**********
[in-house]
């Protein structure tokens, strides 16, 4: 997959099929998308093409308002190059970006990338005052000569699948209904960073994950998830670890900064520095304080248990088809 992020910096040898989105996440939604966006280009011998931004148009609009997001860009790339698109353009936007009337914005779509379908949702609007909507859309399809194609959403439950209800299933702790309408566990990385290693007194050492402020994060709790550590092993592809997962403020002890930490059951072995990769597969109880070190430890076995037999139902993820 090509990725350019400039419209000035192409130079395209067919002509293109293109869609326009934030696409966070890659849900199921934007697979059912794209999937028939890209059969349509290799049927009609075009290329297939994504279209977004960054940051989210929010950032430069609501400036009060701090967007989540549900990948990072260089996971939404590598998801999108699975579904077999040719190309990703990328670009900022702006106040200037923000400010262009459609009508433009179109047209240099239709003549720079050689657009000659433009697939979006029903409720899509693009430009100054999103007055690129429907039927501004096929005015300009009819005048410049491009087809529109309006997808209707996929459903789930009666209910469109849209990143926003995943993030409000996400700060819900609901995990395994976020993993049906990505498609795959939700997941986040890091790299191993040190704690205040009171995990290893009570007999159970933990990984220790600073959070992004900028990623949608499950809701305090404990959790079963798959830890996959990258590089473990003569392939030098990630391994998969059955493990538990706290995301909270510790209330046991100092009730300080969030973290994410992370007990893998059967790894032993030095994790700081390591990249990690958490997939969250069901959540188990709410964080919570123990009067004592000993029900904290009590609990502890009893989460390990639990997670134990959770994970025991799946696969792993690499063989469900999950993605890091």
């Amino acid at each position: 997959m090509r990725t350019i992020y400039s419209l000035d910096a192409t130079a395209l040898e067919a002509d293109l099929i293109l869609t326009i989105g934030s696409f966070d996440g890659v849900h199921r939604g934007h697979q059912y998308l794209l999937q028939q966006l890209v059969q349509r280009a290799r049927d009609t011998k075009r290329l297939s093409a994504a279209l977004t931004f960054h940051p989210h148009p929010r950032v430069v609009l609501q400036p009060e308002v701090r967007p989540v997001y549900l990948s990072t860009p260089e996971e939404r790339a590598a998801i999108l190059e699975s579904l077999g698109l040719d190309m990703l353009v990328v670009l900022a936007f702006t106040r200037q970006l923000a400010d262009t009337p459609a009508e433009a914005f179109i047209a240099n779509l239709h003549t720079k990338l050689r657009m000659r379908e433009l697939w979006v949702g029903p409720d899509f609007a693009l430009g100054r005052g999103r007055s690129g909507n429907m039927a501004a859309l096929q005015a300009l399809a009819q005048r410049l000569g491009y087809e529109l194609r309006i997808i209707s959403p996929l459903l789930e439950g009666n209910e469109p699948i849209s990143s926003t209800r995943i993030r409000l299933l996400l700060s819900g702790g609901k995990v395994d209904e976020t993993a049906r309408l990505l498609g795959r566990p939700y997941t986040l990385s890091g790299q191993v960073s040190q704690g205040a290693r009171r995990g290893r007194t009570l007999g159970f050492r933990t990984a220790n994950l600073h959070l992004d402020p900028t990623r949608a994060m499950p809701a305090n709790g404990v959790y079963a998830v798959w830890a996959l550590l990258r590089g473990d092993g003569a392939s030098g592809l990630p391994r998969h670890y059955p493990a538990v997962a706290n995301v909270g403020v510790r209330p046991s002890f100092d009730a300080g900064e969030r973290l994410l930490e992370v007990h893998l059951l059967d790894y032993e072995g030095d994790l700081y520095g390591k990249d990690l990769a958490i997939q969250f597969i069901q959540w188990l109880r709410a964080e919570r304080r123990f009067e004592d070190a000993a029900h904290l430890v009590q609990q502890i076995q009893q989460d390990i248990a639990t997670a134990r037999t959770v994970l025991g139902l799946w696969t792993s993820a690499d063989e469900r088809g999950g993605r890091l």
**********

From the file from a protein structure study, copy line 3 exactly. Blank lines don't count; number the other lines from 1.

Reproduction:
């Amino acid at each position: 997959m090509r990725t350019i992020y400039s419209l000035d910096a192409t130079a395209l040898e067919a002509d293109l099929i293109l869609t326009i989105g934030s696409f966070d996440g890659v849900h199921r939604g934007h697979q059912y998308l794209l999937q028939q966006l890209v059969q349509r280009a290799r049927d009609t011998k075009r290329l297939s093409a994504a279209l977004t931004f960054h940051p989210h148009p929010r950032v430069v609009l609501q400036p009060e308002v701090r967007p989540v997001y549900l990948s990072t860009p260089e996971e939404r790339a590598a998801i999108l190059e699975s579904l077999g698109l040719d190309m990703l353009v990328v670009l900022a936007f702006t106040r200037q970006l923000a400010d262009t009337p459609a009508e433009a914005f179109i047209a240099n779509l239709h003549t720079k990338l050689r657009m000659r379908e433009l697939w979006v949702g029903p409720d899509f609007a693009l430009g100054r005052g999103r007055s690129g909507n429907m039927a501004a859309l096929q005015a300009l399809a009819q005048r410049l000569g491009y087809e529109l194609r309006i997808i209707s959403p996929l459903l789930e439950g009666n209910e469109p699948i849209s990143s926003t209800r995943i993030r409000l299933l996400l700060s819900g702790g609901k995990v395994d209904e976020t993993a049906r309408l990505l498609g795959r566990p939700y997941t986040l990385s890091g790299q191993v960073s040190q704690g205040a290693r009171r995990g290893r007194t009570l007999g159970f050492r933990t990984a220790n994950l600073h959070l992004d402020p900028t990623r949608a994060m499950p809701a305090n709790g404990v959790y079963a998830v798959w830890a996959l550590l990258r590089g473990d092993g003569a392939s030098g592809l990630p391994r998969h670890y059955p493990a538990v997962a706290n995301v909270g403020v510790r209330p046991s002890f100092d009730a300080g900064e969030r973290l994410l930490e992370v007990h893998l059951l059967d790894y032993e072995g030095d994790l700081y520095g390591k990249d990690l990769a958490i997939q969250f597969i069901q959540w188990l109880r709410a964080e919570r304080r123990f009067e004592d070190a000993a029900h904290l430890v009590q609990q502890i076995q009893q989460d390990i248990a639990t997670a134990r037999t959770v994970l025991g139902l799946w696969t792993s993820a690499d063989e469900r088809g999950g993605r890091l």